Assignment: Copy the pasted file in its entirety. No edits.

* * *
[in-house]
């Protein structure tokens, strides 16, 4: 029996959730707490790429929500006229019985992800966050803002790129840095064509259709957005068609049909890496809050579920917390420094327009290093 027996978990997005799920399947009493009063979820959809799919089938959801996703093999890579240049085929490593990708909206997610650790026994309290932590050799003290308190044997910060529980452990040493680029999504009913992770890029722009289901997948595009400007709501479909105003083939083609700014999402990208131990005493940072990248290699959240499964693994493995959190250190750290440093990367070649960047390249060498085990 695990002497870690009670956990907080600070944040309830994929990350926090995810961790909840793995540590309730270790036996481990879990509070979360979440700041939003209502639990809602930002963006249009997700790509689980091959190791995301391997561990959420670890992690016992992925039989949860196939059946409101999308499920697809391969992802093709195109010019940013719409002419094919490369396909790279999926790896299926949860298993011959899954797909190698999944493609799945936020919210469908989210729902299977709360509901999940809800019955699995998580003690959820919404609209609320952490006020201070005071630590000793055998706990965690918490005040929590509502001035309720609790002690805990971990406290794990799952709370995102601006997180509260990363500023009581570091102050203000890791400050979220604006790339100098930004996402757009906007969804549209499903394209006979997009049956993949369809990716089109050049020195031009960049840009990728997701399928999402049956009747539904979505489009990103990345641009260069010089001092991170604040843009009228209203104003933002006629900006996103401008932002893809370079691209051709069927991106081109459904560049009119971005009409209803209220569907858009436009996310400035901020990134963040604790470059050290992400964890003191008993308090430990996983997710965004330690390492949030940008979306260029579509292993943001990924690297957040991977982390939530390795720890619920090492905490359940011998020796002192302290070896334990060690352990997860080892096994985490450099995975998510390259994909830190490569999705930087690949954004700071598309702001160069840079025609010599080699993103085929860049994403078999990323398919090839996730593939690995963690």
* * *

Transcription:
[in-house]
């Protein structure tokens, strides 16, 4: 029996959730707490790429929500006229019985992800966050803002790129840095064509259709957005068609049909890496809050579920917390420094327009290093 027996978990997005799920399947009493009063979820959809799919089938959801996703093999890579240049085929490593990708909206997610650790026994309290932590050799003290308190044997910060529980452990040493680029999504009913992770890029722009289901997948595009400007709501479909105003083939083609700014999402990208131990005493940072990248290699959240499964693994493995959190250190750290440093990367070649960047390249060498085990 695990002497870690009670956990907080600070944040309830994929990350926090995810961790909840793995540590309730270790036996481990879990509070979360979440700041939003209502639990809602930002963006249009997700790509689980091959190791995301391997561990959420670890992690016992992925039989949860196939059946409101999308499920697809391969992802093709195109010019940013719409002419094919490369396909790279999926790896299926949860298993011959899954797909190698999944493609799945936020919210469908989210729902299977709360509901999940809800019955699995998580003690959820919404609209609320952490006020201070005071630590000793055998706990965690918490005040929590509502001035309720609790002690805990971990406290794990799952709370995102601006997180509260990363500023009581570091102050203000890791400050979220604006790339100098930004996402757009906007969804549209499903394209006979997009049956993949369809990716089109050049020195031009960049840009990728997701399928999402049956009747539904979505489009990103990345641009260069010089001092991170604040843009009228209203104003933002006629900006996103401008932002893809370079691209051709069927991106081109459904560049009119971005009409209803209220569907858009436009996310400035901020990134963040604790470059050290992400964890003191008993308090430990996983997710965004330690390492949030940008979306260029579509292993943001990924690297957040991977982390939530390795720890619920090492905490359940011998020796002192302290070896334990060690352990997860080892096994985490450099995975998510390259994909830190490569999705930087690949954004700071598309702001160069840079025609010599080699993103085929860049994403078999990323398919090839996730593939690995963690």